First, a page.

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Marketplace: Watch Those Bribes And Buybacks

Monday, March 09, 2015

Airing on Monday, March 9, 2015: There’s a saying in politics — “The only difference between a campaign contribution and a bribe is timing.” When it comes to filing criminal charges, that sentiment may not be too far off. With Senator Bob Menendez of New Jersey likely facing corruption charges, we look at how the law and the courts figure out the line between contributions and bribes. Plus, a group of hedge funds decided they didn’t like the fact that General Motors has a large amount of cash sitting around in the bank doing nothing. The group threatened to try to get a troublemaker on the GM board unless the company agreed to buy back $5 billion of its shares, and return that cash to its shareholders. GM caved, and the buyback begins soon. We look at who benefits when a company buys back shares. And who loses. Also, Apple CEO Tim Cook took the stage today to talk about the Apple watch in a live streaming event at the Yerba Buena Center for the Arts in San Francisco, California. How will the company’s focus on wearable technology affect its retail space and how will the store shopping public respond? We investigate.  

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Marketplace: Apple Joins Dow

Friday, March 06, 2015

Airing on Friday, March 6, 2015: Another oil train derailment —this one outside Galena, Illinois. Based on the amount of oil shipped by rail, federal authorities estimate there could be a dozen of these a year or so. We look at what the U.S. will propose for greater safety and whether railroads will stop being secretive about where oil trains are running. Plus, Apple joins the Dow and AT&T gets the boot. We what the means for Dow and Apple.  

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Marketplace: Dollar Signs On The Doilies

Thursday, March 05, 2015

Airing on Thursday, March 5, 2015: China has just set 7 percent as its target for annual growth, which would be its slowest growth in years. But what would 7 percent growth look like in the U.S.? Is it even possible in a developed country like the U.S.? We investigate. Plus, Etsy will be one of the biggest tech IPOs to come out of New York in recent years. But Etsy was built on a philosophy of handmade and small-scale — its roots are in the “maker movement”. How will this sit with a shiny future on Wall Street? We explore the culture clash behind the ETSY IPO. And after, oil prices are up. But futures prices are even higher. This creates a situation that oil traders call ‘contango.” The situation is now becoming so extreme that some banks are calling it “super contango.” What does it mean? It means some people are gonna make bank. And unlike most plays in the commodity markets, this one comes with no risk and a cast-iron guarantee to make money.  

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Marketplace: Sweet Briar Closes Its doors

Wednesday, March 04, 2015

Airing on Wednesday, March 4, 2014: Toyota’s appointment of a French executive as its first executive vice president from outside Japan is a cultural landmark as well as a business one. Japan frets over its economic “Galapagos Syndrome,” a concern that its cultural insularity makes it noncompetitive in global markets. Toyota’s move to open its top ranks is a major shift we look to explore. Plus, off the back of the revelation that Hillary Clinton used private emails for State department business, we ask whether, and to what extent, other corporate leaders also do this, why they do this, and what the regulatory and security implications are. Also, the small all-girl liberal arts college Sweet Briar will pull the plug on itself, at the end of the semester because of “insurmountable financial challenges”. While Sweet Briar may be unusual for doing this before things totally fall apart, lots of small liberal arts schools, especially regional ones, are facing the same scary future. We investigate.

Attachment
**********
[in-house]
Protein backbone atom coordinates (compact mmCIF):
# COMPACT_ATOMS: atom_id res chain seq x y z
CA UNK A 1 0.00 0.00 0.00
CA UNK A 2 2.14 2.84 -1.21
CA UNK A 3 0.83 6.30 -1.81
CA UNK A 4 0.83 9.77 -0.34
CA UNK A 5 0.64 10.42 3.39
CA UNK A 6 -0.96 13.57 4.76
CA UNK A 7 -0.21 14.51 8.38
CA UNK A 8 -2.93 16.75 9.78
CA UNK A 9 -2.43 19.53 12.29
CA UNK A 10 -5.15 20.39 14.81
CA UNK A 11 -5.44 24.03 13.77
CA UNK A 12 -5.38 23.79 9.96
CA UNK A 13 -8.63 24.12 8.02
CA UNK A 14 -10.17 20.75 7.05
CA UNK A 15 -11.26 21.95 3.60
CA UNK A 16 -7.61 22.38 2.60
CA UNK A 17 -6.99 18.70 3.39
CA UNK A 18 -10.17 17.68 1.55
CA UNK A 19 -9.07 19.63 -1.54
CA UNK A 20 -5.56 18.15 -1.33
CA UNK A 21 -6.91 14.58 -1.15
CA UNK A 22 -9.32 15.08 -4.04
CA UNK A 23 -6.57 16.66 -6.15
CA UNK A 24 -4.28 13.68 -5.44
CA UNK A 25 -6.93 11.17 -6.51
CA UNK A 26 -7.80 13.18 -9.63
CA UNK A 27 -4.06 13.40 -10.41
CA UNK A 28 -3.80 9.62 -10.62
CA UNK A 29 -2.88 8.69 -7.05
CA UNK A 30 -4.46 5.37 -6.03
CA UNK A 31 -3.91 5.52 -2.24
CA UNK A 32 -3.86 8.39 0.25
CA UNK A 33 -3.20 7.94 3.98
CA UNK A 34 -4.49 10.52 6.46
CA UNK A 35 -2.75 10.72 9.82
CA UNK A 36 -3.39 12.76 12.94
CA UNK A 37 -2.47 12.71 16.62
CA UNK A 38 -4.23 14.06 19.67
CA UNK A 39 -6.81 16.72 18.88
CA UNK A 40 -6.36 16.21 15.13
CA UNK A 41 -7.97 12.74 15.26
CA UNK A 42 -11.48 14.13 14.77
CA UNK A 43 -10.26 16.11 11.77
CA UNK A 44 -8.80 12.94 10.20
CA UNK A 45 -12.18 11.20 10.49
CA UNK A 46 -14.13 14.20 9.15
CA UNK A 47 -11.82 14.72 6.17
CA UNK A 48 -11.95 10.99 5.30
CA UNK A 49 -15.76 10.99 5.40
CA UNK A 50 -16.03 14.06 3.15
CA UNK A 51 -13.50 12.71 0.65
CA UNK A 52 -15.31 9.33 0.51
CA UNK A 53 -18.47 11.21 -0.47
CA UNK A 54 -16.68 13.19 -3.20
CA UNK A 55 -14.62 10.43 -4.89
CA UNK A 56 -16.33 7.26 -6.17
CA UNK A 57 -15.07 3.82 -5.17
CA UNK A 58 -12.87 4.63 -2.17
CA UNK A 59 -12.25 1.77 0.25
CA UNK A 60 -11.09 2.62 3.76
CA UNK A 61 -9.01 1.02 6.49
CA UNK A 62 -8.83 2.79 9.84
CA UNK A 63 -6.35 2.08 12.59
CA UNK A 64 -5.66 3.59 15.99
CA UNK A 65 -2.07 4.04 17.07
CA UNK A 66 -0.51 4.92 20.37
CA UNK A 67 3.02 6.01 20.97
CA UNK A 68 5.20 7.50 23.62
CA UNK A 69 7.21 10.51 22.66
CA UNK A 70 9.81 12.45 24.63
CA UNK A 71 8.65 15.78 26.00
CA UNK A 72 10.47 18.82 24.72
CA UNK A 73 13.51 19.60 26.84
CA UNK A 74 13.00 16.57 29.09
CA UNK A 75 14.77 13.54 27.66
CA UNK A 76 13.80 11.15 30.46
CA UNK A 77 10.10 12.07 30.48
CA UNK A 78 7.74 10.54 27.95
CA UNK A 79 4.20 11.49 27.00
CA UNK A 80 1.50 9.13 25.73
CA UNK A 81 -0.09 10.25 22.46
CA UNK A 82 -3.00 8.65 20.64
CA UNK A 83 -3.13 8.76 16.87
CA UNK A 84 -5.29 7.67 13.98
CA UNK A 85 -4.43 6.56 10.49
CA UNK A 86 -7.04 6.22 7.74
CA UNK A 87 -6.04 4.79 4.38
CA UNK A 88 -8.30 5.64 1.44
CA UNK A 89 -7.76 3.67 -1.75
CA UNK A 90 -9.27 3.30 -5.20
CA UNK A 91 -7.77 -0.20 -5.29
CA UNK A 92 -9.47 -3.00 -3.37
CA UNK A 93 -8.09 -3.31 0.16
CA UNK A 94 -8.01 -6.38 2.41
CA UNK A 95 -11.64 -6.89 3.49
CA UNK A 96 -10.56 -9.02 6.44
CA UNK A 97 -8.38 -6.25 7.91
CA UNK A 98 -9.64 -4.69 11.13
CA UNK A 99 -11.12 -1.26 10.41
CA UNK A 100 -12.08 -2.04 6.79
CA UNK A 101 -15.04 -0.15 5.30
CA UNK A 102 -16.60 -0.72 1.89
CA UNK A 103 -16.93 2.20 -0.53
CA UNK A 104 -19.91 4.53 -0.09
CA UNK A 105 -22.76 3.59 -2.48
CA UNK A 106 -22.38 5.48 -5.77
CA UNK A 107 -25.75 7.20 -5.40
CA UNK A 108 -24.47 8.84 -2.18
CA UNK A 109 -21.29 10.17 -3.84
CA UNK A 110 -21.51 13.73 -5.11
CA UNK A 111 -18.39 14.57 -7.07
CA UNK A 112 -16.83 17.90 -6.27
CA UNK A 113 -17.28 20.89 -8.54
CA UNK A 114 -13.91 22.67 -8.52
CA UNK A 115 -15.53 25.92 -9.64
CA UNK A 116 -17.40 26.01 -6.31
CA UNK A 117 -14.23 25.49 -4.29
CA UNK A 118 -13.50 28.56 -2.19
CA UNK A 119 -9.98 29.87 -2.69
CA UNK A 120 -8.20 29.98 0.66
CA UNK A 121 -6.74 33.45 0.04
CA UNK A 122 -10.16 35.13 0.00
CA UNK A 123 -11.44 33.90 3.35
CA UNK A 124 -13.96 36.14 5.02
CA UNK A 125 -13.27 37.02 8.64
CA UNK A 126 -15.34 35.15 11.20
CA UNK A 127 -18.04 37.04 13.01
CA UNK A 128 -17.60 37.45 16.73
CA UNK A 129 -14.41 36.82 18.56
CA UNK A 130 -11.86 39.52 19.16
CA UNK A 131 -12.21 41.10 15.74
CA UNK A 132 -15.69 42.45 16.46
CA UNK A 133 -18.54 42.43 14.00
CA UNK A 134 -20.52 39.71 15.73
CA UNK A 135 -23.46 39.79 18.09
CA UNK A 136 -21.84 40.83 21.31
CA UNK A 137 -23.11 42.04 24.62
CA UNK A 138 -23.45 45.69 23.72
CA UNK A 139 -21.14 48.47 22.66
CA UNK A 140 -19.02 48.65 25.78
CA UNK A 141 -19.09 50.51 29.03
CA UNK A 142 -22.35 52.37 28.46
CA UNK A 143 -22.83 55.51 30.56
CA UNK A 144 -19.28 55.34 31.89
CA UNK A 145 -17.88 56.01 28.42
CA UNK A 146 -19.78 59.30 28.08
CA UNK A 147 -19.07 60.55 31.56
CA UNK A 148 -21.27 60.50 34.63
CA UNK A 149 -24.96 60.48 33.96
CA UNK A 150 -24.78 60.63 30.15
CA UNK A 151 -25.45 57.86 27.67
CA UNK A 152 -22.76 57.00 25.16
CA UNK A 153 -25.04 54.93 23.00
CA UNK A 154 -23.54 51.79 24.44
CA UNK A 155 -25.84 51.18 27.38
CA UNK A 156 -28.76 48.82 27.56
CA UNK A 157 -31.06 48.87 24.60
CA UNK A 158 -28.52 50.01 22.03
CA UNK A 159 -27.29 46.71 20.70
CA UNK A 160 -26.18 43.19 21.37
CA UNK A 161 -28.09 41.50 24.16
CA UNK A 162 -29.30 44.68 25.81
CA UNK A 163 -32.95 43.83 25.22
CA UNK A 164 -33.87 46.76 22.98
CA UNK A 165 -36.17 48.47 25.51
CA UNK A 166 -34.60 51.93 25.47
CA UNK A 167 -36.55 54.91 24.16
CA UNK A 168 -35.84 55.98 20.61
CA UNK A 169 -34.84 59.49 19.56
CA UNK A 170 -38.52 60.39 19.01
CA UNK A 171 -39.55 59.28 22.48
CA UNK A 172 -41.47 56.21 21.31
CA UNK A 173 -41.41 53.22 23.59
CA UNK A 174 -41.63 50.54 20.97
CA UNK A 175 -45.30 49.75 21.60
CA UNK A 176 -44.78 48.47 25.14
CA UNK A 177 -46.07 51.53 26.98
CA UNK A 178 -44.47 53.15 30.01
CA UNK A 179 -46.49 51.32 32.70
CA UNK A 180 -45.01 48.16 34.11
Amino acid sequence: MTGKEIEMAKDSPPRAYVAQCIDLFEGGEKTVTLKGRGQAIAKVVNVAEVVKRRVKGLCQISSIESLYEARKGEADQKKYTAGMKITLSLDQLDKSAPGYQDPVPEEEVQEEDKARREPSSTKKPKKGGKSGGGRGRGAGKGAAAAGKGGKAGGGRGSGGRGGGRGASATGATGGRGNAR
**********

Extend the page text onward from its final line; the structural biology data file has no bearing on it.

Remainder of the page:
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Marketplace: Sweet Briar Closes Its doors

Wednesday, March 04, 2015

Airing on Wednesday, March 4, 2015: Toyota’s appointment of a French executive as its first executive vice president from outside Japan is a cultural landmark as well as a business one. Japan frets over its economic “Galapagos Syndrome,” a concern that its cultural insularity makes it noncompetitive in global markets. Toyota’s move to open its top ranks is a major shift we look to explore. Plus, off the back of the revelation that Hillary Clinton used private emails for State department business, we ask whether, and to what extent, other corporate leaders also do this, why they do this, and what the regulatory and security implications are. Also, the small all-girl liberal arts college Sweet Briar will pull the plug on itself, at the end of the semester because of “insurmountable financial challenges”. While Sweet Briar may be unusual for doing this before things totally fall apart, lots of small liberal arts schools, especially regional ones, are facing the same scary future. We investigate.

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Marketplace: The Money Behind Netanyahu's Speech

Tuesday, March 03, 2015

Airing on Tuesday, March 3, 2015: Israeli Prime Minister Benjamin Netanyahu’s address before a joint meeting of Congress this morning was about Iran and its nuclear program. But it was also about politics. And where politics go, money is sure to be close behind. We investigate. Plus, the dating app Tinder just came out with a premium model. If you want to swipe through more than 100 profiles you'll have to pay up — $10 a month for users under 28 and $19.99 for anyone older. How will this new pricing affect how consumers use the plus version of the popular app given its lack of endless, free swipes? This and more.